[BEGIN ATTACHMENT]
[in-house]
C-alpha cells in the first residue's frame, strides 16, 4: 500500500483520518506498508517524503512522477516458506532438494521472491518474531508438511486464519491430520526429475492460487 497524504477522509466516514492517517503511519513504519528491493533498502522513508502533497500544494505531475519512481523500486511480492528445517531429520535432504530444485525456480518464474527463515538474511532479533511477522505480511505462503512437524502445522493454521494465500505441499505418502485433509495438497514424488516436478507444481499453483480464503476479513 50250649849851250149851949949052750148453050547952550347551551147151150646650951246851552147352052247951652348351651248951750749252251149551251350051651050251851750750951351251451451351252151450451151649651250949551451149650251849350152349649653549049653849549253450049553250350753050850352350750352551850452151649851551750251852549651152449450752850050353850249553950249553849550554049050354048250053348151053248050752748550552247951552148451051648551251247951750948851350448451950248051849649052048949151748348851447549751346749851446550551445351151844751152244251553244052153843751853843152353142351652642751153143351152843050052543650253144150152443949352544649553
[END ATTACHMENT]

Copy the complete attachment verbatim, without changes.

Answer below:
[in-house]
C-alpha cells in the first residue's frame, strides 16, 4: 500500500483520518506498508517524503512522477516458506532438494521472491518474531508438511486464519491430520526429475492460487 497524504477522509466516514492517517503511519513504519528491493533498502522513508502533497500544494505531475519512481523500486511480492528445517531429520535432504530444485525456480518464474527463515538474511532479533511477522505480511505462503512437524502445522493454521494465500505441499505418502485433509495438497514424488516436478507444481499453483480464503476479513 50250649849851250149851949949052750148453050547952550347551551147151150646650951246851552147352052247951652348351651248951750749252251149551251350051651050251851750750951351251451451351252151450451151649651250949551451149650251849350152349649653549049653849549253450049553250350753050850352350750352551850452151649851551750251852549651152449450752850050353850249553950249553849550554049050354048250053348151053248050752748550552247951552148451051648551251247951750948851350448451950248051849649052048949151748348851447549751346749851446550551445351151844751152244251553244052153843751853843152353142351652642751153143351152843050052543650253144150152443949352544649553